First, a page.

Skenasdoodles

Cataracts - Common in many breeds, this eye condition develops by the age of three and will usually lead to blindness.  The lens becomes cloudy, it would be like trying to look through  an opaque window.  


THE BVA run a clinic every 2/3 months in various locations around the UK - a simple eye examination can be carried out  - this is a sample certificate which is hand writen by the examiner and is on a white A4 sheet of paper.

Hip & Elbow Dysplascia - A common condition where the thigh bone doesn't fit correctly into the elbow or hip joint socket.

Almost 1/5 of dogs that are not health tested develop this condition.  A reputable breeder will test for this, it involves an x-ray (which can be done from 12 months of age) that is sent off to the British Veterinary Association for scoring.  The image is a Hip score certificate which is always green in colour and on an A4 sized thin card, the elbow certificate is on an A4 sized yellow card.  This is what you want to be able to view when you visit breeders and puppies.  


This link will show you what scores you should be looking for each breed​.  Please note that there are scores for the Golden Retriever, Standard Poodle & Goldendoodle

When considering the health problems a Goldendoodle may be prone to you will need to consider each of the breed's possible individual problems.


Even though a Goldendoodle can suffer from any kind of health issue that affects either of the parents, they will most probably be genetically healthier than either of the pure bred parents.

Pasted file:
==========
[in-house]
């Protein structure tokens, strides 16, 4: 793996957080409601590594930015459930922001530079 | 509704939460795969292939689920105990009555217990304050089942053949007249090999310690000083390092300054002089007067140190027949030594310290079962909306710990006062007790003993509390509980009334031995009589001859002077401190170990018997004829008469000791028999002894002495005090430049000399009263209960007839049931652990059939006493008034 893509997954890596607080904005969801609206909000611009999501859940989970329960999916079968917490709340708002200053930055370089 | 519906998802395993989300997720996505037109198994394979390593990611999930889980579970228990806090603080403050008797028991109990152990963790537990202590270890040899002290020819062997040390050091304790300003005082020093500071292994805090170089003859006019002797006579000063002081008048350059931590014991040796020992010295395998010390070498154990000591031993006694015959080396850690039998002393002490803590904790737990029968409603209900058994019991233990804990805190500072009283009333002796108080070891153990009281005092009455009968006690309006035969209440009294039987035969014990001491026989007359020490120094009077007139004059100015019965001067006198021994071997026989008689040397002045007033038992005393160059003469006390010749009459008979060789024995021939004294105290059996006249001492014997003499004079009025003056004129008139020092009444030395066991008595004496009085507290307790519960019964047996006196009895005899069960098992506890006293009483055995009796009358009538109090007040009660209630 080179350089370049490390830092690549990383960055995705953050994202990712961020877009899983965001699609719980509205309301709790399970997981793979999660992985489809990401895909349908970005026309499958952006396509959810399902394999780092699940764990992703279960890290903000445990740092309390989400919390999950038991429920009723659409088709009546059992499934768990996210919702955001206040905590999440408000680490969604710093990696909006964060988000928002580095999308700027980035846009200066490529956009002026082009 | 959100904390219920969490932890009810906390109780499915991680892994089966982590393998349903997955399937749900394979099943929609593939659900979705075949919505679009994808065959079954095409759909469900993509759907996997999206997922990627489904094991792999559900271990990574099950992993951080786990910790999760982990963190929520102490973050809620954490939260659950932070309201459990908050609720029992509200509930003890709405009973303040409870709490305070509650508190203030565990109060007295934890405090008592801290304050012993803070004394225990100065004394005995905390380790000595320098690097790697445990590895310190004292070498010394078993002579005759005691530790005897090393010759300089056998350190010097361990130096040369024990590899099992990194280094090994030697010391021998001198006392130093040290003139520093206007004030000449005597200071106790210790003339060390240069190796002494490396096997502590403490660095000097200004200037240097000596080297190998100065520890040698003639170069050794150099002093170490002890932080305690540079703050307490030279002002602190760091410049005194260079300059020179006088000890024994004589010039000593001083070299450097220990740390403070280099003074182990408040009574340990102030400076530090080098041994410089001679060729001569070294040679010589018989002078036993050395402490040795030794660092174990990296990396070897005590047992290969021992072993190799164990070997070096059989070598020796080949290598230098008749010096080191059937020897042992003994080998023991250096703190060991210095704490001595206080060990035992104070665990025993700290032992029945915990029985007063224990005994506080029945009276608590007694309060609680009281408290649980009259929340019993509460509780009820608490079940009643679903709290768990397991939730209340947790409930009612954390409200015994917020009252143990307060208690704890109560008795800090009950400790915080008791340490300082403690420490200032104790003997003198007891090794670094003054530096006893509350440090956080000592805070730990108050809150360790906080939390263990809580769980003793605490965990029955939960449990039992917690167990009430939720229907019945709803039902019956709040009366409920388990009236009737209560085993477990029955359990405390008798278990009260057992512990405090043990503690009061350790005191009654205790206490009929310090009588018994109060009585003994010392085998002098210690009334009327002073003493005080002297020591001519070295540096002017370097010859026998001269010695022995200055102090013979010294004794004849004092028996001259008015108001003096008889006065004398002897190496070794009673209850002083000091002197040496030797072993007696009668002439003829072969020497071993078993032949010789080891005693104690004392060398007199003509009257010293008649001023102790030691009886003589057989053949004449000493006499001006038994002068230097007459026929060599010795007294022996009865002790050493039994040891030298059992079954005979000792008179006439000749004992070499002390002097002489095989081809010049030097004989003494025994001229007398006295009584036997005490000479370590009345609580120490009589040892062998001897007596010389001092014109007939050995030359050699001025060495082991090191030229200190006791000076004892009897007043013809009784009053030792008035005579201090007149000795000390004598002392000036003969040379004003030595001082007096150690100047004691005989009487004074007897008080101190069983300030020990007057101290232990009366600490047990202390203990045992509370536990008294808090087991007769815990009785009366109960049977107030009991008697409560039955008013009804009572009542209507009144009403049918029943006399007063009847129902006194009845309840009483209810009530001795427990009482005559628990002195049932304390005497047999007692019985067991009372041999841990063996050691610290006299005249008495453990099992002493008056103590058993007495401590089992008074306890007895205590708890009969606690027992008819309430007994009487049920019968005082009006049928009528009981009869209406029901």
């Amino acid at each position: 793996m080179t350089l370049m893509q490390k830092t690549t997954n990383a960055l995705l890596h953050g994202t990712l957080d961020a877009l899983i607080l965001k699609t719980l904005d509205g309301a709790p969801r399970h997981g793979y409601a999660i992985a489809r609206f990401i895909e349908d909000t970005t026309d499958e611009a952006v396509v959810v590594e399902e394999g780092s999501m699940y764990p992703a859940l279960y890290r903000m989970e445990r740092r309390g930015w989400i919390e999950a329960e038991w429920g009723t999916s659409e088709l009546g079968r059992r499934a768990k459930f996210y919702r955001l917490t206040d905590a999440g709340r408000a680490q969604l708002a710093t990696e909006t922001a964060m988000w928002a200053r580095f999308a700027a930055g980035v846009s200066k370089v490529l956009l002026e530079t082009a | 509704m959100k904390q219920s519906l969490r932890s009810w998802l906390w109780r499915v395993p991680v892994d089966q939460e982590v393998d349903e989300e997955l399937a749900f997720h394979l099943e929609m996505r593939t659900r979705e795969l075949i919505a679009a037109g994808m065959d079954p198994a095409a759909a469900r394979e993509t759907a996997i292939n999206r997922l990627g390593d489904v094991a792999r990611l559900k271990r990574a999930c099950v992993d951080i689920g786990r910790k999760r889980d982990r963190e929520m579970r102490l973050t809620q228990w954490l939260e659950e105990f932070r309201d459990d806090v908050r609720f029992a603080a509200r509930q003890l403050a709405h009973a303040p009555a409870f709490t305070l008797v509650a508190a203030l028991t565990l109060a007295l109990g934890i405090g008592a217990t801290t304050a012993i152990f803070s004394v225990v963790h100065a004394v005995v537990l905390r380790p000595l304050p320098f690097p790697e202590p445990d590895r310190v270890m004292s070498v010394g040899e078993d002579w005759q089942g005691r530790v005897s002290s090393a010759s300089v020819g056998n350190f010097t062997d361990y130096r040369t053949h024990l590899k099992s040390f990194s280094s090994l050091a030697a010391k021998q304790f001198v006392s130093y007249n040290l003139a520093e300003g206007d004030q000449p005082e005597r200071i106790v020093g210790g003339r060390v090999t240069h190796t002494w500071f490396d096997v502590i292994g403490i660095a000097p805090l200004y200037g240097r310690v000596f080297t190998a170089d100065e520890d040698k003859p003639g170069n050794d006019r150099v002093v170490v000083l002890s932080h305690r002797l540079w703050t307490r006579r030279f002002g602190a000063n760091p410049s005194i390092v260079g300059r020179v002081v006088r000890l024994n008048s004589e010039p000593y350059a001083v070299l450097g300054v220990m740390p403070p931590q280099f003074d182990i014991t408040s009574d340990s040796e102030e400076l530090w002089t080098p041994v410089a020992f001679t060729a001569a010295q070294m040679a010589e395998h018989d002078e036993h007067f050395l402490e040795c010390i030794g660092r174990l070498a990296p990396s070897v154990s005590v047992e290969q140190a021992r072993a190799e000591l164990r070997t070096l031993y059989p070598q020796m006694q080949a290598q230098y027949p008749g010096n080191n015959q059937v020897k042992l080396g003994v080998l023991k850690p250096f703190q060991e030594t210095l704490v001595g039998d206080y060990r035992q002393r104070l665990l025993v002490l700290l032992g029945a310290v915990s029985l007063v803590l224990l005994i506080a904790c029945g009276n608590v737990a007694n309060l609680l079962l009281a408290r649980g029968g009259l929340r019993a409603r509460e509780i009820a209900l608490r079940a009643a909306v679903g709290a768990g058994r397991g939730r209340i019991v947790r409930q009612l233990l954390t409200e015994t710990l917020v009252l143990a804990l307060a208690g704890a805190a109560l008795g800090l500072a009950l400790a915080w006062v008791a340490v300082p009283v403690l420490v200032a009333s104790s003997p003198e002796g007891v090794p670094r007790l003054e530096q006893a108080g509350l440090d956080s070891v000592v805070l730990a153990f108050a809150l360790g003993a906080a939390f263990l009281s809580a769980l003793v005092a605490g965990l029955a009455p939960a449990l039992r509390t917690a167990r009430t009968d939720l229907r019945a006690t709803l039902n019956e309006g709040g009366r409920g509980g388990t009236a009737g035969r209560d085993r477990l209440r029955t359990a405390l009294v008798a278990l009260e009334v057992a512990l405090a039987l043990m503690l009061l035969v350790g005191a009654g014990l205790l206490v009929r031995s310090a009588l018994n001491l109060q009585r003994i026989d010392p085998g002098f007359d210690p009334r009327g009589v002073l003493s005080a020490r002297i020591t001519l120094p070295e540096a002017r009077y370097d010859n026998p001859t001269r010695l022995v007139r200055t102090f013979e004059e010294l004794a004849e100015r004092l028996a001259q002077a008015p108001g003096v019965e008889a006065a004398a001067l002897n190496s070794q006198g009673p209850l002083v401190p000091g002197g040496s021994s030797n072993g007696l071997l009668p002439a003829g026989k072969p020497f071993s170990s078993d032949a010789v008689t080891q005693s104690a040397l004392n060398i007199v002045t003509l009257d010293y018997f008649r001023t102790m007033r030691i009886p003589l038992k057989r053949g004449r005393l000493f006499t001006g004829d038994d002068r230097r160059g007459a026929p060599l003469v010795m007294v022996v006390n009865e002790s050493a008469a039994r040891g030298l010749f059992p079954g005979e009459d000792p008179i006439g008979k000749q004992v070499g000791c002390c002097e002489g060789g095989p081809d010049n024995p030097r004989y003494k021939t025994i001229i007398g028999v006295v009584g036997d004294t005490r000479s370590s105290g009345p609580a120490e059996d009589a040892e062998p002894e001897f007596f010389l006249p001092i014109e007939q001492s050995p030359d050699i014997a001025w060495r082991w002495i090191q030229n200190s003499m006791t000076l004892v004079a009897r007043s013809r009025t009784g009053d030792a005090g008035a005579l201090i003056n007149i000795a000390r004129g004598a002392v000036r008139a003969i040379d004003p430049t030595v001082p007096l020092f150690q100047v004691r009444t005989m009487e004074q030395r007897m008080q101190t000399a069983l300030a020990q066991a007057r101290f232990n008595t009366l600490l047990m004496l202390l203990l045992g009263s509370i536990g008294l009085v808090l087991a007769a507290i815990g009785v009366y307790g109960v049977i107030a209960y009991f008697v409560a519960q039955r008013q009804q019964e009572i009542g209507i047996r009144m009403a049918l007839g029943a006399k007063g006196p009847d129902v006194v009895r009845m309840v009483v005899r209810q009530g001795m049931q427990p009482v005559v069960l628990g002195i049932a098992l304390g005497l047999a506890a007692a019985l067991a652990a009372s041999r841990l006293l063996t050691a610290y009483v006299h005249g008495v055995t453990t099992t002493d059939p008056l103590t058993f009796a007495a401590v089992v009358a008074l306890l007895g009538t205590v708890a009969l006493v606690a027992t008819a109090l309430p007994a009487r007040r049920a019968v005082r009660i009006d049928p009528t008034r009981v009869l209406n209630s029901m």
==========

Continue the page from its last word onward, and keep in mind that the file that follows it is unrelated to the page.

GOLDEN RETRIEVER & STANDARD POODLE

A healthy Retriever/Poodle may live to around 12 years or longer, health issues to consider are:


Progressive Retinal Atrophy (PRA) - This disease can appear at 3-5 years old, it causes degeneration of the retina, the retina is the part of the eye that senses visual information and sends it to the brain.  This disease will eventually cause blindness in any affected dogs.

A simple DNA test is available to determine whether the parents have inherited PRA.  It is absolutely necessary to breed with at least one parent with a 'clear' eye test in order to breed a puppy that will not suffer from this disease - this is the certificate to show that the test has been done.  You want to see 'Clear' and not 'carrier' or 'affected' in the results section.

Further information is available online, you may also like click the links below to continue reading or to find how to organise to have these tests carried out on your dogs should you wish to breed.  

Health